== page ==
CT Trolley Museum - Outbuildings
CT Trolley Museum, Kelly Barn and firetruck building
The Kelly Barn is on the southwest side of the property, and the southeast corner of the parking lot. Careful - trains come out of storage periodically from the barn behind this one, and use the tracks between the barn and the lot. In other words, Watch-Look-Listen before heading here.
See, all I have to do is so much as look at the barn, and here comes a Fair Haven & Westville Car, ready for a touchup, a ride, or even a transfer to a more prominent position in the Museum.
This friendly fellow blocks your way into the barn, and every other car's way out.
Various destination signs along the west wall of the barn, to be pepered and solted as you plese. (Anyone get that reference?)
Along the front (north) of the barn. These cars are less ready to be seen than those in the museum, but still well above the state of the worst denizens on the property. (There is a lot more work to be done then there are funds and/or manpower to do it, and the Trolley Museum does accept donations and volunteers. Think about it - if you've read this much about the trolleys, maybe you have a soft spot in your heart for them.) The red thing in front of the yellow car appears to be an electronic one-man track car.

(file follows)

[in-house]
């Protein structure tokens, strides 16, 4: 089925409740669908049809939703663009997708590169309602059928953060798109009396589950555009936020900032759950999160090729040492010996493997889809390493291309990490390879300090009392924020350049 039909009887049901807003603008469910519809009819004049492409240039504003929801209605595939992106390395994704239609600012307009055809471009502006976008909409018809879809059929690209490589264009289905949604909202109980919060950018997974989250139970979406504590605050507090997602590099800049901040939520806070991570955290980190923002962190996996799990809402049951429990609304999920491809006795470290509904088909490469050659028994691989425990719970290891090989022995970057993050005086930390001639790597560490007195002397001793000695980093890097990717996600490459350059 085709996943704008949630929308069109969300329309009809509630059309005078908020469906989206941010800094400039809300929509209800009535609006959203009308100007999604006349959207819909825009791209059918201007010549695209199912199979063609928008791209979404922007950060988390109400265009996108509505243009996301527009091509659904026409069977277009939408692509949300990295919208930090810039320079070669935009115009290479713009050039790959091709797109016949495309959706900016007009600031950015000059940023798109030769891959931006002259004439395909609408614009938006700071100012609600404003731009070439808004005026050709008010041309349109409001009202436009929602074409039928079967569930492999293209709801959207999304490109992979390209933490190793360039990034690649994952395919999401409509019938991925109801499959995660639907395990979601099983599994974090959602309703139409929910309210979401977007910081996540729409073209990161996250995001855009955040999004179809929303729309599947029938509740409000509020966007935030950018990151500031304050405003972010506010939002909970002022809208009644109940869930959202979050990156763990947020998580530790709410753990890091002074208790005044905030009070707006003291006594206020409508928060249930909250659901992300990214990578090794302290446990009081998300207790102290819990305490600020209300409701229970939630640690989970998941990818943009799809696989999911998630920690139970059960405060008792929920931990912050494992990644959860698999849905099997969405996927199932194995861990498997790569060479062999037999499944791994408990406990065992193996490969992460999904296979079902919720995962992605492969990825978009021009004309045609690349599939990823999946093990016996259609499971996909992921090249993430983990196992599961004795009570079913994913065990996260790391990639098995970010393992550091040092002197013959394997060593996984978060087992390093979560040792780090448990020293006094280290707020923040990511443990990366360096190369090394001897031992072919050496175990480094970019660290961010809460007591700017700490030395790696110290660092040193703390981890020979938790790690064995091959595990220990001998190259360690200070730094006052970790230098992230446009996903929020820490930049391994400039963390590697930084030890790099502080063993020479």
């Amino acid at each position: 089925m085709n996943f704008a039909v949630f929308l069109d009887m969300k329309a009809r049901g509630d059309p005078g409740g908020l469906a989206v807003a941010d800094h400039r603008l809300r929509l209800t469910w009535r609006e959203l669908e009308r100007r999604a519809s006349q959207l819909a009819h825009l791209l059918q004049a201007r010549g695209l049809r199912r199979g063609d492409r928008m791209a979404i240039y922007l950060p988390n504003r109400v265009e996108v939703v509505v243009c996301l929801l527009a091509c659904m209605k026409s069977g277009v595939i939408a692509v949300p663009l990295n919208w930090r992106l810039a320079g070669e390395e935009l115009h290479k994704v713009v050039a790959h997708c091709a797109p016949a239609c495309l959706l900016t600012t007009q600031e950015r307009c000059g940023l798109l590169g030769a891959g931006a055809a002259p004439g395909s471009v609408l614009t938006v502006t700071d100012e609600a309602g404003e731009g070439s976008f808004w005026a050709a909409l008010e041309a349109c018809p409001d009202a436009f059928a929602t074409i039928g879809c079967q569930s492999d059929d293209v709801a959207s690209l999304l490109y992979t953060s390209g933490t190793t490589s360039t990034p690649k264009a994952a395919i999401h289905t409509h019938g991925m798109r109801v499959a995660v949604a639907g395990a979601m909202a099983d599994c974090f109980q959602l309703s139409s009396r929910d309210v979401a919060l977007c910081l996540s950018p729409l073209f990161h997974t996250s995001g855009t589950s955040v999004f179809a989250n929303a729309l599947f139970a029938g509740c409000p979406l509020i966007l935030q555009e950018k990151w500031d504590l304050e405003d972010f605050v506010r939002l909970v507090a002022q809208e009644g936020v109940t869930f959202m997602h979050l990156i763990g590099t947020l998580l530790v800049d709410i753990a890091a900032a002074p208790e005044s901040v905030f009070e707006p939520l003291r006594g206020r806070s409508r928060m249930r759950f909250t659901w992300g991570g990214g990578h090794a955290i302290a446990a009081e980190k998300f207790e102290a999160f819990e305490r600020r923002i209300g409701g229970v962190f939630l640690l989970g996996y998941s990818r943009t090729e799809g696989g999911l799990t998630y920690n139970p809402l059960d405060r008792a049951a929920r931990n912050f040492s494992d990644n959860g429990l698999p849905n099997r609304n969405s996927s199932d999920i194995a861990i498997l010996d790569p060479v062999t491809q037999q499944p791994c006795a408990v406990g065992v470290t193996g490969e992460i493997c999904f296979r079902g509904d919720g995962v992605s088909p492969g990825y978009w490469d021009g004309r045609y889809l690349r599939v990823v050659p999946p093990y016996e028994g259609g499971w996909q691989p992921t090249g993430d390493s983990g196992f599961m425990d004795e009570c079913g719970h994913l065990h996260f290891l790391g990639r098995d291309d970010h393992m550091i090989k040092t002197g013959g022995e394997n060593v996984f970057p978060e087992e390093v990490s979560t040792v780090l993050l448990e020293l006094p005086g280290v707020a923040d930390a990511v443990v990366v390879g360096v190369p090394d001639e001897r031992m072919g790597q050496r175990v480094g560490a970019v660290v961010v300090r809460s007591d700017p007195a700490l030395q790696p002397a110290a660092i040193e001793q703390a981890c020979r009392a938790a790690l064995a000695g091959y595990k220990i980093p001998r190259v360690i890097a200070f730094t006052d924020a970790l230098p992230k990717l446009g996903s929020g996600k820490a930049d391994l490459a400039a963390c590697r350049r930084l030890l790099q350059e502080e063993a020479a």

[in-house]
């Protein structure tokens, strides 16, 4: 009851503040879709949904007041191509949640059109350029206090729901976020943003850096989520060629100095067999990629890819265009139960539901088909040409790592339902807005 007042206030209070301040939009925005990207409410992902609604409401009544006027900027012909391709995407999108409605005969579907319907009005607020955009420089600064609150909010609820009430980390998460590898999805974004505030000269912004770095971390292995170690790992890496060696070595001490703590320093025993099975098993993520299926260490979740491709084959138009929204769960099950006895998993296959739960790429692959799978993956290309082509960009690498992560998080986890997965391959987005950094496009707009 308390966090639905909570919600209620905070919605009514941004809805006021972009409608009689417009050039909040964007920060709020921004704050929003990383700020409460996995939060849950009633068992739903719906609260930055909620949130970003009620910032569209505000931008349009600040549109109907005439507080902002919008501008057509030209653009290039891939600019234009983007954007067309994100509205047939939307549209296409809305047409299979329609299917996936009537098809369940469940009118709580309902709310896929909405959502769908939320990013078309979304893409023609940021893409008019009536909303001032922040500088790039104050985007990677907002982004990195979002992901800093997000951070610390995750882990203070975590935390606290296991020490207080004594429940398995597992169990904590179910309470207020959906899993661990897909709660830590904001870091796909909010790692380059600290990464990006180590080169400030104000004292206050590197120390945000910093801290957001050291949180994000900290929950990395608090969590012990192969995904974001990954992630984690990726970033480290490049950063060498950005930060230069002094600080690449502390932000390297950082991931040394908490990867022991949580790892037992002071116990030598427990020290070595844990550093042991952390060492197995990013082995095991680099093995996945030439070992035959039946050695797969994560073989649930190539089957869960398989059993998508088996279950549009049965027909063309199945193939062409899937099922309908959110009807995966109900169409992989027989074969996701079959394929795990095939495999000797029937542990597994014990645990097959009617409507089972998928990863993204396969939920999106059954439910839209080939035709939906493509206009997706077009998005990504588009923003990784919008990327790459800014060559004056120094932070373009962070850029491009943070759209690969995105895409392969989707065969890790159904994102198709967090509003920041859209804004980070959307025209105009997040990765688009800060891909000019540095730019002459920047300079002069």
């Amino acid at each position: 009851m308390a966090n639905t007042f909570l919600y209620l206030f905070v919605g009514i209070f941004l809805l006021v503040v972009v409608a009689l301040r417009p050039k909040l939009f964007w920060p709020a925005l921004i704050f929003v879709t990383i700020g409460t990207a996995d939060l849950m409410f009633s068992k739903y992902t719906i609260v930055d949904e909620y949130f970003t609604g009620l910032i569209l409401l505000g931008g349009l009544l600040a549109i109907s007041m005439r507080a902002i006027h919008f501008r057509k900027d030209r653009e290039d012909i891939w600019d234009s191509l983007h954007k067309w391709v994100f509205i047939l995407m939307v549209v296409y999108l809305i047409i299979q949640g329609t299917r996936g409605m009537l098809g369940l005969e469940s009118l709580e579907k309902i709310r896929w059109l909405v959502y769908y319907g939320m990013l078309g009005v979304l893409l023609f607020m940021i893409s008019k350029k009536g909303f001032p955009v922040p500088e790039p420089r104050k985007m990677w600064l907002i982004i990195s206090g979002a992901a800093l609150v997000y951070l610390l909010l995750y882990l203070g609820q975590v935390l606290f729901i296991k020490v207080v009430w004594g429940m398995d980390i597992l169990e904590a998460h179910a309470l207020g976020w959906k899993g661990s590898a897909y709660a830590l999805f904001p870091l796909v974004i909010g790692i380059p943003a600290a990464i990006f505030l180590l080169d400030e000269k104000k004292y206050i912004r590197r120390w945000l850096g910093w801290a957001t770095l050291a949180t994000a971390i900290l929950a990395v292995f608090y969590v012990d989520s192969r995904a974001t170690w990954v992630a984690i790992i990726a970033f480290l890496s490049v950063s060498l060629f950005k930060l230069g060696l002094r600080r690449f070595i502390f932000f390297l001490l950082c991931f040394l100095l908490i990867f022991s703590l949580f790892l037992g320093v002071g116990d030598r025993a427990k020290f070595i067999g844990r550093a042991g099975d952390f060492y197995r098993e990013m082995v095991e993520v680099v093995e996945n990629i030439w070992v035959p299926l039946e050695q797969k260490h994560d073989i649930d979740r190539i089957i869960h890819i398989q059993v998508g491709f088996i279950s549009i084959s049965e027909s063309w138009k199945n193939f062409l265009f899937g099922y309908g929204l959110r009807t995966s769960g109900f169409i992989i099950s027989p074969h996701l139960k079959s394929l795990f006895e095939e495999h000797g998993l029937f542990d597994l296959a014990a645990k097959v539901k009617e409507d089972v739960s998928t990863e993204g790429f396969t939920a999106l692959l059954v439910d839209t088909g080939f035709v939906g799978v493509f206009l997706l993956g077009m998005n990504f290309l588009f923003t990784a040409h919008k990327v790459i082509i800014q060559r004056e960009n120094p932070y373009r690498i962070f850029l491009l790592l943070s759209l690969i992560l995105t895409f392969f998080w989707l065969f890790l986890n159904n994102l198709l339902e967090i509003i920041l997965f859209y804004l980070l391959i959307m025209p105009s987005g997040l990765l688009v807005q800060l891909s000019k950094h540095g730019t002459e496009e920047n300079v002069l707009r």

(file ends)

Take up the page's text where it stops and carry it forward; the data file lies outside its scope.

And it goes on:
Inside the Rio de Janeiro car. That unrestored interior has an ageless beauty to it. Between the numbers on the General Electric speed dial are directions in Portuguese, as you would expect.
This caboose is cheating a little - Warehouse Point is on CT 140 just west of the Trolley Museum, and North Road is 140 itself. In other words, this trolley is saying it actually traveled the track now restored by the Museum, as well as the once-existing rails on both sides, but I think it's more likely that the Museum has a bunch of extra destination plates from East Windsor, since the Museum is located in that town and all.
Across the entry portal of the firetruck garage. The truck in the last photo fought the Hartford Circus Fire and lived to tell about it, via dozens of articles that all said basically the same thing. I assume if you're interested, you can find out about it without my help.
Continuing into the crowded garage/barn, and turning left.
This truck sits in the maintenance garage, viewable from outside or inside through windows or doors.
After heading all the way left from the entrance, I come to the end of the garage/barn and am outdoors through the open portal. These are stacked from right to left across the front of this wide entrance.
Precious detail on the side of one truck. Fire extinguishers were much more interesting back in the day. I don't see why Anti-Freeze is a Fire Extinguisher, but it says so right on the side. To extinguish the fire, you must turn the bottom up and then strike it on the floor. Strike what on the floor? If the bottom is up, you can't strike it on the floor, but if you strike the top, won't all the anti-freeze come out onto the floor, potentially injuring the holder of the extinguisher and wasting all the firefighting materiel?
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